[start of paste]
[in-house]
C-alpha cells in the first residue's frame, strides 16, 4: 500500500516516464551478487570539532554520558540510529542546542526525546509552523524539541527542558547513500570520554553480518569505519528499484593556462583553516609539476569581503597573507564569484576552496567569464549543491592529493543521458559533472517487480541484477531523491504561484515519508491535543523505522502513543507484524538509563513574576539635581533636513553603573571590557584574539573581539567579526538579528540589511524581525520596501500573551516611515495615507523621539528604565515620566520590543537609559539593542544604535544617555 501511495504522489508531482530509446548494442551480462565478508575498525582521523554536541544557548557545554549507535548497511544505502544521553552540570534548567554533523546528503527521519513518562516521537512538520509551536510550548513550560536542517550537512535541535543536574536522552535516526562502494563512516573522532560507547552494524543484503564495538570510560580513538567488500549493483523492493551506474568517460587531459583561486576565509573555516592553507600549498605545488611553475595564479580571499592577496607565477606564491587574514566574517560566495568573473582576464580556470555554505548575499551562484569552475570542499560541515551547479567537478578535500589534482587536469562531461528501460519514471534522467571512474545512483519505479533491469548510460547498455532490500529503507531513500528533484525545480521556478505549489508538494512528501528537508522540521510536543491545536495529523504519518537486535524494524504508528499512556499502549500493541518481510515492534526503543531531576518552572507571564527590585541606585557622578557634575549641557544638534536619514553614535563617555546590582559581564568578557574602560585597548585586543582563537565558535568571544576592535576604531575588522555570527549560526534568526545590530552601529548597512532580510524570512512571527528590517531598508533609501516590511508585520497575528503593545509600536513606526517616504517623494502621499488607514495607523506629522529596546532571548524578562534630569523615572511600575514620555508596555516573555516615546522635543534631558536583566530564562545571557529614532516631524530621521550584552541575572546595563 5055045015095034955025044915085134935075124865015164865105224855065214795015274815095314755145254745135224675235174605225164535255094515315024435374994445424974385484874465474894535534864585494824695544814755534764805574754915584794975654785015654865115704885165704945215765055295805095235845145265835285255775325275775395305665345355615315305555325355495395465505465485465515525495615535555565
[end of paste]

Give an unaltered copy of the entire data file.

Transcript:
[in-house]
C-alpha cells in the first residue's frame, strides 16, 4: 500500500516516464551478487570539532554520558540510529542546542526525546509552523524539541527542558547513500570520554553480518569505519528499484593556462583553516609539476569581503597573507564569484576552496567569464549543491592529493543521458559533472517487480541484477531523491504561484515519508491535543523505522502513543507484524538509563513574576539635581533636513553603573571590557584574539573581539567579526538579528540589511524581525520596501500573551516611515495615507523621539528604565515620566520590543537609559539593542544604535544617555 501511495504522489508531482530509446548494442551480462565478508575498525582521523554536541544557548557545554549507535548497511544505502544521553552540570534548567554533523546528503527521519513518562516521537512538520509551536510550548513550560536542517550537512535541535543536574536522552535516526562502494563512516573522532560507547552494524543484503564495538570510560580513538567488500549493483523492493551506474568517460587531459583561486576565509573555516592553507600549498605545488611553475595564479580571499592577496607565477606564491587574514566574517560566495568573473582576464580556470555554505548575499551562484569552475570542499560541515551547479567537478578535500589534482587536469562531461528501460519514471534522467571512474545512483519505479533491469548510460547498455532490500529503507531513500528533484525545480521556478505549489508538494512528501528537508522540521510536543491545536495529523504519518537486535524494524504508528499512556499502549500493541518481510515492534526503543531531576518552572507571564527590585541606585557622578557634575549641557544638534536619514553614535563617555546590582559581564568578557574602560585597548585586543582563537565558535568571544576592535576604531575588522555570527549560526534568526545590530552601529548597512532580510524570512512571527528590517531598508533609501516590511508585520497575528503593545509600536513606526517616504517623494502621499488607514495607523506629522529596546532571548524578562534630569523615572511600575514620555508596555516573555516615546522635543534631558536583566530564562545571557529614532516631524530621521550584552541575572546595563 5055045015095034955025044915085134935075124865015164865105224855065214795015274815095314755145254745135224675235174605225164535255094515315024435374994445424974385484874465474894535534864585494824695544814755534764805574754915584794975654785015654865115704885165704945215765055295805095235845145265835285255775325275775395305665345355615315305555325355495395465505465485465515525495615535555565